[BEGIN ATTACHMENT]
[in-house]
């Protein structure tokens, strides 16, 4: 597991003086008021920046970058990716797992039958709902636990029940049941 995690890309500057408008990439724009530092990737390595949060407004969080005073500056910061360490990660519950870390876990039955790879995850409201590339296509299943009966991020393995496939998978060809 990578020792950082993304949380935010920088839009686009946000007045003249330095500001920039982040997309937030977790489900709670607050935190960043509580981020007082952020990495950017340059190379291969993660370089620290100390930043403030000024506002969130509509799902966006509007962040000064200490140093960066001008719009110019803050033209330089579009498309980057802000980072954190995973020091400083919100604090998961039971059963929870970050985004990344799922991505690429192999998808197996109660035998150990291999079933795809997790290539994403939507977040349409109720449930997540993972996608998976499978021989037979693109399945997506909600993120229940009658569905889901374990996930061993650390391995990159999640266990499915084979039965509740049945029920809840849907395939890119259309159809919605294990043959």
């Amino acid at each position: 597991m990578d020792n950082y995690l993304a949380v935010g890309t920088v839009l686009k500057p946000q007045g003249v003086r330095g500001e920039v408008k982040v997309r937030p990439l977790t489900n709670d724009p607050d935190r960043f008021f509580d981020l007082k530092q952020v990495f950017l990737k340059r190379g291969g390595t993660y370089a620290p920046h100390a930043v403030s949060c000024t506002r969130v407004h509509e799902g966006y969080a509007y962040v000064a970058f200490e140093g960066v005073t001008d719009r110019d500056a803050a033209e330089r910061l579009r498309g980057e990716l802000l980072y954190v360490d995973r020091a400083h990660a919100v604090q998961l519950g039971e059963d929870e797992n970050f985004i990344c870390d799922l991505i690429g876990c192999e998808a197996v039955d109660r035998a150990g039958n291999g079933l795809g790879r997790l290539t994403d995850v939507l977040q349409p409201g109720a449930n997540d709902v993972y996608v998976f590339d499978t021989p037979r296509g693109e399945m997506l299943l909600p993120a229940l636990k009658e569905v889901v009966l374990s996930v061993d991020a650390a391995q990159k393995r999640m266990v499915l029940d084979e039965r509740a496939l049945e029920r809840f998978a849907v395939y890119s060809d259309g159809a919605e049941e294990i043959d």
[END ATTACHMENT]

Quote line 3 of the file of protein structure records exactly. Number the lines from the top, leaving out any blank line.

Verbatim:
């Amino acid at each position: 597991m990578d020792n950082y995690l993304a949380v935010g890309t920088v839009l686009k500057p946000q007045g003249v003086r330095g500001e920039v408008k982040v997309r937030p990439l977790t489900n709670d724009p607050d935190r960043f008021f509580d981020l007082k530092q952020v990495f950017l990737k340059r190379g291969g390595t993660y370089a620290p920046h100390a930043v403030s949060c000024t506002r969130v407004h509509e799902g966006y969080a509007y962040v000064a970058f200490e140093g960066v005073t001008d719009r110019d500056a803050a033209e330089r910061l579009r498309g980057e990716l802000l980072y954190v360490d995973r020091a400083h990660a919100v604090q998961l519950g039971e059963d929870e797992n970050f985004i990344c870390d799922l991505i690429g876990c192999e998808a197996v039955d109660r035998a150990g039958n291999g079933l795809g790879r997790l290539t994403d995850v939507l977040q349409p409201g109720a449930n997540d709902v993972y996608v998976f590339d499978t021989p037979r296509g693109e399945m997506l299943l909600p993120a229940l636990k009658e569905v889901v009966l374990s996930v061993d991020a650390a391995q990159k393995r999640m266990v499915l029940d084979e039965r509740a496939l049945e029920r809840f998978a849907v395939y890119s060809d259309g159809a919605e049941e294990i043959d």